The stage lights are shining and the curtain is in place, ready to be opened with the click of a computer mouse. Push play, and the story of Adelaide and the Fairy World comes to life on the computer screen.

Normally, the Children’s Theatre Troupe, a UGA student-run organization, would be performing on the Fine Arts Theatre stage in front of hundreds of third-grade students from throughout Clarke County. This year the stage is in the Experience UGA Google classroom.

The third-graders can watch the 32 minute play and view a Q&A with the cast and crew. There are theater warm-up games and a puppet-making video also included on the Google page.

“It’s always been so cool to see the third-graders’ excitement about theatre,” said Elise Harvin, the Children’s Theatre Troupe artistic director. “Shifting to virtual has been hard, but also really cool at the same time because it gave our organization the opportunity to grow as a whole. We had to think outside the box in order to bring our show and even theatre games to kids virtually.”

Three masked students perform in front of a camera

UGA stduents Kyle Huemme (left), Megan McGoldrick (middle), andLeslie Oroyemi (right) choreographed a dance as a fun way for kids to exercise for Experience UGA’s Public Health trip. (Photo: Shannah Montgomery / PSO)

Experience UGA is a partnership between the University of Georgia Office of Service-Learning and the Clarke County School District (CCSD) that brings every student in a Clarke County public school—about 12,000 total in grades pre-K through 12—to the UGA campus for a field trip once a year. The goal is for the CCSD students to experience learning on a college campus, explore college options and interact with UGA students.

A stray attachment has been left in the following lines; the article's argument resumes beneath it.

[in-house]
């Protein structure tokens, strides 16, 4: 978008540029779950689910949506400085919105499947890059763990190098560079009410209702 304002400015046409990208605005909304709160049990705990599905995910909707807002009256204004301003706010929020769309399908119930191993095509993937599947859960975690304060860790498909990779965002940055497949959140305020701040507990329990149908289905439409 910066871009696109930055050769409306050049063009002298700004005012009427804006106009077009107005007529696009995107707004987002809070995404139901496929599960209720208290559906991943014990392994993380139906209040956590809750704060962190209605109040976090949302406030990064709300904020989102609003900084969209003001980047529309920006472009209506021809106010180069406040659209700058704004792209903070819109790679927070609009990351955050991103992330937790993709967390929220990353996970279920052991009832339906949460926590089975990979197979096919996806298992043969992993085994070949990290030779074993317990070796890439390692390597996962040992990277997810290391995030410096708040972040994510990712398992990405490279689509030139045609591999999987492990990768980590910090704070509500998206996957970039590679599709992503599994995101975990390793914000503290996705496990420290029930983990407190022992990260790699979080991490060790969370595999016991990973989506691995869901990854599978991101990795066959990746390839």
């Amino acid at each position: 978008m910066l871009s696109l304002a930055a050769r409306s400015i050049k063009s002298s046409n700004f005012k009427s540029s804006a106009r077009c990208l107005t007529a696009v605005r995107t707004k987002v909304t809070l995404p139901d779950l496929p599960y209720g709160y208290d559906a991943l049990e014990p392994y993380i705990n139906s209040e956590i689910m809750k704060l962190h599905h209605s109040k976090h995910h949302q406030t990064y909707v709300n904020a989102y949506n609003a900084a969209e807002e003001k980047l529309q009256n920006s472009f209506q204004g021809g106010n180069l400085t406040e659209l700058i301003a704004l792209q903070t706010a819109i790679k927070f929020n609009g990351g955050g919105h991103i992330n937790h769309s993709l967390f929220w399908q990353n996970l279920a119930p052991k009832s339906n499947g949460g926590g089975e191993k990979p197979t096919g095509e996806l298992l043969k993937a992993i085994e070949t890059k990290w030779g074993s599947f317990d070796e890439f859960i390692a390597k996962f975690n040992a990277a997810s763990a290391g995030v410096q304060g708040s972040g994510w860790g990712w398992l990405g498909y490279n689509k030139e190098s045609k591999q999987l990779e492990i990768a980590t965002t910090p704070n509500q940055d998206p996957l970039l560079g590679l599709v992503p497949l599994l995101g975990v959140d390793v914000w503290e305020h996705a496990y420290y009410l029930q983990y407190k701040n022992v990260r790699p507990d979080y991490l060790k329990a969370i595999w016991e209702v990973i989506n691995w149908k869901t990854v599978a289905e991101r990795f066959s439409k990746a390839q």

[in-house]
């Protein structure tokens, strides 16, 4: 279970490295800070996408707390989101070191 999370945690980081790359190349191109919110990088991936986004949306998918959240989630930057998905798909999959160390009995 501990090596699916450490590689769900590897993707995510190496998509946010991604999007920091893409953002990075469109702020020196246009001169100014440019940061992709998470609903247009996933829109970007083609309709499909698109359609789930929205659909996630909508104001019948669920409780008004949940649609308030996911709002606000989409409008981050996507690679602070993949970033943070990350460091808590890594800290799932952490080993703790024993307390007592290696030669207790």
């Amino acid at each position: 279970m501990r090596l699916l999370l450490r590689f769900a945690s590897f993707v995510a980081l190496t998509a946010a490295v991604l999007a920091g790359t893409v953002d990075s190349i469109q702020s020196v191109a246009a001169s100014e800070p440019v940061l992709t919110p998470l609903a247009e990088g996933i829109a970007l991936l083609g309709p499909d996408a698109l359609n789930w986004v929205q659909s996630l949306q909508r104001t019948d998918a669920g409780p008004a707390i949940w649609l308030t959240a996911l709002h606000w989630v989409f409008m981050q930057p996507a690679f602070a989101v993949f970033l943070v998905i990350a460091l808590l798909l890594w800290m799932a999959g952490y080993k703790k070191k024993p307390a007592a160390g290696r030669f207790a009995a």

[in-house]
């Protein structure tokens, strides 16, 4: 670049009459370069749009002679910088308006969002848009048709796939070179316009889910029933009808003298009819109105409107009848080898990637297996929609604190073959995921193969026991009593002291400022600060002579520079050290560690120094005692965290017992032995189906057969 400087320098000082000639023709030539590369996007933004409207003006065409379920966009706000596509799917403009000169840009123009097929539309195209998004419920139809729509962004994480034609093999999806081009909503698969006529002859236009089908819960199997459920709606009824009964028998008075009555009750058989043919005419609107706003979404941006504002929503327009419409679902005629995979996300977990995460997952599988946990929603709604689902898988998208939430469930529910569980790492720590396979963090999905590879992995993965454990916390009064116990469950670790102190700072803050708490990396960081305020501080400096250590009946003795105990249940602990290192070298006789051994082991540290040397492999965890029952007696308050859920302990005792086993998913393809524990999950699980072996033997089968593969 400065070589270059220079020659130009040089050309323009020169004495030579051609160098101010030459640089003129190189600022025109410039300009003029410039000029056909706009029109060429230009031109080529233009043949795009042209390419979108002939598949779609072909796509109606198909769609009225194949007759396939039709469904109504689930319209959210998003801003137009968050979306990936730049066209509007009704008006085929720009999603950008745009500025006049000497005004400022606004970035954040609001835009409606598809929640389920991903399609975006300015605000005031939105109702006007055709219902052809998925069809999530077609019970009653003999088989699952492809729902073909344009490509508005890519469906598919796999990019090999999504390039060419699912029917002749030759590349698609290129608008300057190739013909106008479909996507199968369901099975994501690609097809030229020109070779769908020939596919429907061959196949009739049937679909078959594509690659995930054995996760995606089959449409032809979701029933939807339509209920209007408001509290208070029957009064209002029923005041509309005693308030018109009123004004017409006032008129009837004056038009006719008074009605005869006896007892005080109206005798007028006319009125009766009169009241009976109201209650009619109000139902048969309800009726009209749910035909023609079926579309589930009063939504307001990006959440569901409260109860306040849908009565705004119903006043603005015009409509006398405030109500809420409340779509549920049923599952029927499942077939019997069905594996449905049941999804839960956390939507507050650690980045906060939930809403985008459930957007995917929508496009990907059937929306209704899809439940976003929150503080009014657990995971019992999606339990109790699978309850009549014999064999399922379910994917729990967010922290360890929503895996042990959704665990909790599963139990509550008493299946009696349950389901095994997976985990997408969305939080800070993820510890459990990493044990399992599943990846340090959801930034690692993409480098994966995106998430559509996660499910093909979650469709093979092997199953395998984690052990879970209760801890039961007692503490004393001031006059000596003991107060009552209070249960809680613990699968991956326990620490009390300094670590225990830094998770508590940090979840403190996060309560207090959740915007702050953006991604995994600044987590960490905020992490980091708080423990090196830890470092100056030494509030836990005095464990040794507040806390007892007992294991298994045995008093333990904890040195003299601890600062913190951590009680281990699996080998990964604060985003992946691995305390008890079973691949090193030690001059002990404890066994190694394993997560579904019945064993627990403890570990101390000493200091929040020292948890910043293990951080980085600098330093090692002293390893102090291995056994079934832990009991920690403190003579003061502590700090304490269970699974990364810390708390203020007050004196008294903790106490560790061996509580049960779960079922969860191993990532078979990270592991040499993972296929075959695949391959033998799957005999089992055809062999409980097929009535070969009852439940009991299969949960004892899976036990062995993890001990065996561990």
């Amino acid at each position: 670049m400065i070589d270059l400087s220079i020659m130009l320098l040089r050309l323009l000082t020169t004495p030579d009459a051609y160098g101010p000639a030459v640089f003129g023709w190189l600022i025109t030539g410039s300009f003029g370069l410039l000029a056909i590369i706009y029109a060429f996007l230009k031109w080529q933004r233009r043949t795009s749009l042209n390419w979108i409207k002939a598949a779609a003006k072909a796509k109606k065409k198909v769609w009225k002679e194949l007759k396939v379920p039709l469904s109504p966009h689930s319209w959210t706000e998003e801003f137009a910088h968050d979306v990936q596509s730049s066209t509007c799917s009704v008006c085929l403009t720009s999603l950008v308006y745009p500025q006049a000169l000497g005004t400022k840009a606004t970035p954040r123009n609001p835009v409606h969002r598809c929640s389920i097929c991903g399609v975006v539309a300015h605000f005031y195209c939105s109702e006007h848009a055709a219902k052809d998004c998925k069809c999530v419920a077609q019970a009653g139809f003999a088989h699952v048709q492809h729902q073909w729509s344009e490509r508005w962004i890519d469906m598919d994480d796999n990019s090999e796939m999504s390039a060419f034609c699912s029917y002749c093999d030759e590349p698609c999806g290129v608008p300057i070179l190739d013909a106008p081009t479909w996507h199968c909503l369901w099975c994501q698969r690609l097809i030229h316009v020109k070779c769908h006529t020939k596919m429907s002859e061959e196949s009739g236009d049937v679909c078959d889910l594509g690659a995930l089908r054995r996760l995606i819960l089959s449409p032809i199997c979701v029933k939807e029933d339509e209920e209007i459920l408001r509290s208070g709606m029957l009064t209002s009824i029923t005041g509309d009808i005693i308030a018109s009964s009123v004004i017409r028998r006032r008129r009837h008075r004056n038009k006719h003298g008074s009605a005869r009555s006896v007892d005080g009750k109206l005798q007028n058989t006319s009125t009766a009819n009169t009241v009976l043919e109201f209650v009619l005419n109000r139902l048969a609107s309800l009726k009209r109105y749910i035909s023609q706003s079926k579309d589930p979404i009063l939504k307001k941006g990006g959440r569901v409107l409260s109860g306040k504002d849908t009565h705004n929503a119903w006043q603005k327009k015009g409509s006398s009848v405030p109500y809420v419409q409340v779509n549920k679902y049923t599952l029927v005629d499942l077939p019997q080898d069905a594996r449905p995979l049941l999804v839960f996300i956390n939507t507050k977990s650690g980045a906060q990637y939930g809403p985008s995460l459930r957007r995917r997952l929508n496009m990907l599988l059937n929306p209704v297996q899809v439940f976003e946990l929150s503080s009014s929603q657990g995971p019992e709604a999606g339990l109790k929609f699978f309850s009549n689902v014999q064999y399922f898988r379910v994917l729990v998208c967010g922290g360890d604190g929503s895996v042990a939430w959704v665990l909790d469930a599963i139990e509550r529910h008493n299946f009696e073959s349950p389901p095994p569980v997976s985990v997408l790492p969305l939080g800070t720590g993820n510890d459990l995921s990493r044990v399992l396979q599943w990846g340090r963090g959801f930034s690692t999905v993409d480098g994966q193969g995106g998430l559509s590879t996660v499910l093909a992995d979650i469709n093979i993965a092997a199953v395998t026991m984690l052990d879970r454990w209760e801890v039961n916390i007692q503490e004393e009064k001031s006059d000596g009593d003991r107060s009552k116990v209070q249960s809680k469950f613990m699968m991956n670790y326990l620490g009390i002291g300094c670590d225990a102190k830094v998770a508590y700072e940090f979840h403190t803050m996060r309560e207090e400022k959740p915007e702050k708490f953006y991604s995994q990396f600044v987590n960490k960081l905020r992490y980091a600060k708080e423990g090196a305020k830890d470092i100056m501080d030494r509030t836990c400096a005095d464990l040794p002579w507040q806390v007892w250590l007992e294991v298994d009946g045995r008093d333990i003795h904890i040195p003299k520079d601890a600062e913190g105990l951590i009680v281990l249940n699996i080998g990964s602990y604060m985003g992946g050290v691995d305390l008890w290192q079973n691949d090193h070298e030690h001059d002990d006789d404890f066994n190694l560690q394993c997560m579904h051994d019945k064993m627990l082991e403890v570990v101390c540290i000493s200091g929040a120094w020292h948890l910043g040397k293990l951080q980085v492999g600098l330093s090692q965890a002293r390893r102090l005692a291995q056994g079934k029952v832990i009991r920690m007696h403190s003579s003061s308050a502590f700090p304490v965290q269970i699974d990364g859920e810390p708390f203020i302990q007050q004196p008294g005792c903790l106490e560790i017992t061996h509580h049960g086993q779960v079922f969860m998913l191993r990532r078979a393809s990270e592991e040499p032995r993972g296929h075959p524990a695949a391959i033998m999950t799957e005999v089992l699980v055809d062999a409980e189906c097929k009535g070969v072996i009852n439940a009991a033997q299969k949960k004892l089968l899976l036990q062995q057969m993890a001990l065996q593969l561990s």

The program is led by the Office of Service-Learning, which reports to the UGA vice presidents for Public Service and Outreach and Instruction, and is facilitated by students and faculty that make up Experience UGA planning teams.

With in-person field trips cancelled in 2020-21, teams had to find a way to provide a virtual experience that would be meaningful to students. They developed a Google classroom with Bitmoji characters (cartoon figures similar to emojis) of the UGA students to guide Clarke County teachers and students through the content. Links on the classroom page take viewers to activities created for each grade, pre-K through eighth. There were no virtual classroom developed for the high school grades.

A screenshot showing virtual BItmoji characters

Experience UGA utilized Bitmoji characters on their Google webpage to help interact with students virtually during the pandemic. (Submitted photo)

PreK students visit the State Botanical Garden of Georgia, where they learn about the senses. Students watch virtual puppet shows to learn about taste, touch, sight, smell and hearing.

Students in Mecca Romney’s pre-K class at Timothy Road Elementary School learned about the different sounds made by birds by watching a video of Caroline Parker, an education specialist at the State Botanical Garden, and Foreco, short for Forest Ecosystem, a puppet tree.

“We talked about the five senses and how we use them to explore, to ask questions to further understand, and to communicate,” Romney said. “We practiced listening.”

Seventh-graders also virtually visited the State Botanical Garden and student-run UGArden to learn about plants and animals.

“For the seventh-grade trip, we made several short follow-along at home videos,” said Audrey Stadler, the children’s program coordinator at the State Botanical Garden. “One activity was a plot study, focusing on observing how a plot of land changes over time.”